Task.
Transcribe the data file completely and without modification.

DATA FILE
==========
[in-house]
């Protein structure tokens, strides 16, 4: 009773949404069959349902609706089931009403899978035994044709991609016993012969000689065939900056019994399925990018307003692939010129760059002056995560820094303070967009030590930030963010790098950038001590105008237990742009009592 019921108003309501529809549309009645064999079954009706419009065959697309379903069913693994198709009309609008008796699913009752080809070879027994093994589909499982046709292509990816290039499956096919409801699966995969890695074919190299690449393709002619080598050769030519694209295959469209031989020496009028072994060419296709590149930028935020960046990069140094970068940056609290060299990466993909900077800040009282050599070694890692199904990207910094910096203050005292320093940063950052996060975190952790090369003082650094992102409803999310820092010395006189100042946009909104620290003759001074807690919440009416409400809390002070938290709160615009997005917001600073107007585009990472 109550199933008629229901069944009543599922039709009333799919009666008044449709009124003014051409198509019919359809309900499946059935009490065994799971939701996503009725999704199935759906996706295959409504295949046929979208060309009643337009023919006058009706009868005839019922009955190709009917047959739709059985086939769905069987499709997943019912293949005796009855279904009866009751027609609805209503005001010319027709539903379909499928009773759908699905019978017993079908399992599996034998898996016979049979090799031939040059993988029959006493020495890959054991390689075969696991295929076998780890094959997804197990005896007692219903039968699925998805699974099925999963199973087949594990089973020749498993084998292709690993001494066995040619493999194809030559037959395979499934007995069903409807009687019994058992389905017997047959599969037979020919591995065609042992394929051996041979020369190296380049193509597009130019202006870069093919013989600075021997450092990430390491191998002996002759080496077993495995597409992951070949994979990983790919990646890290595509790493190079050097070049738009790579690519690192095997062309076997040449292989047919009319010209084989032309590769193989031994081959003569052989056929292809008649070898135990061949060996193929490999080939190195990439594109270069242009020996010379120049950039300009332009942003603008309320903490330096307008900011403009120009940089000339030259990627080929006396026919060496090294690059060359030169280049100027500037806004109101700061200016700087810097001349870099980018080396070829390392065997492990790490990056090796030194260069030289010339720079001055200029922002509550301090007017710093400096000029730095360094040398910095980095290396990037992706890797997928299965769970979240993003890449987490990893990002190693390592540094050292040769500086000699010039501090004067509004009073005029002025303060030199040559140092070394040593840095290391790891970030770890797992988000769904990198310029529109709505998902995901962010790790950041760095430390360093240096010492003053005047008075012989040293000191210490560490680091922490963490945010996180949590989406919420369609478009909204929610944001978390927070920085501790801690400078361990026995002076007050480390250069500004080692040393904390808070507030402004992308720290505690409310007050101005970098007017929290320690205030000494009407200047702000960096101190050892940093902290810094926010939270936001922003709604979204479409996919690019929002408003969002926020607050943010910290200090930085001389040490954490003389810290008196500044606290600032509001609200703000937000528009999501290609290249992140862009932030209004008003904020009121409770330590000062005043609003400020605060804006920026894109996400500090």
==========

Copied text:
[in-house]
């Protein structure tokens, strides 16, 4: 009773949404069959349902609706089931009403899978035994044709991609016993012969000689065939900056019994399925990018307003692939010129760059002056995560820094303070967009030590930030963010790098950038001590105008237990742009009592 019921108003309501529809549309009645064999079954009706419009065959697309379903069913693994198709009309609008008796699913009752080809070879027994093994589909499982046709292509990816290039499956096919409801699966995969890695074919190299690449393709002619080598050769030519694209295959469209031989020496009028072994060419296709590149930028935020960046990069140094970068940056609290060299990466993909900077800040009282050599070694890692199904990207910094910096203050005292320093940063950052996060975190952790090369003082650094992102409803999310820092010395006189100042946009909104620290003759001074807690919440009416409400809390002070938290709160615009997005917001600073107007585009990472 109550199933008629229901069944009543599922039709009333799919009666008044449709009124003014051409198509019919359809309900499946059935009490065994799971939701996503009725999704199935759906996706295959409504295949046929979208060309009643337009023919006058009706009868005839019922009955190709009917047959739709059985086939769905069987499709997943019912293949005796009855279904009866009751027609609805209503005001010319027709539903379909499928009773759908699905019978017993079908399992599996034998898996016979049979090799031939040059993988029959006493020495890959054991390689075969696991295929076998780890094959997804197990005896007692219903039968699925998805699974099925999963199973087949594990089973020749498993084998292709690993001494066995040619493999194809030559037959395979499934007995069903409807009687019994058992389905017997047959599969037979020919591995065609042992394929051996041979020369190296380049193509597009130019202006870069093919013989600075021997450092990430390491191998002996002759080496077993495995597409992951070949994979990983790919990646890290595509790493190079050097070049738009790579690519690192095997062309076997040449292989047919009319010209084989032309590769193989031994081959003569052989056929292809008649070898135990061949060996193929490999080939190195990439594109270069242009020996010379120049950039300009332009942003603008309320903490330096307008900011403009120009940089000339030259990627080929006396026919060496090294690059060359030169280049100027500037806004109101700061200016700087810097001349870099980018080396070829390392065997492990790490990056090796030194260069030289010339720079001055200029922002509550301090007017710093400096000029730095360094040398910095980095290396990037992706890797997928299965769970979240993003890449987490990893990002190693390592540094050292040769500086000699010039501090004067509004009073005029002025303060030199040559140092070394040593840095290391790891970030770890797992988000769904990198310029529109709505998902995901962010790790950041760095430390360093240096010492003053005047008075012989040293000191210490560490680091922490963490945010996180949590989406919420369609478009909204929610944001978390927070920085501790801690400078361990026995002076007050480390250069500004080692040393904390808070507030402004992308720290505690409310007050101005970098007017929290320690205030000494009407200047702000960096101190050892940093902290810094926010939270936001922003709604979204479409996919690019929002408003969002926020607050943010910290200090930085001389040490954490003389810290008196500044606290600032509001609200703000937000528009999501290609290249992140862009932030209004008003904020009121409770330590000062005043609003400020605060804006920026894109996400500090």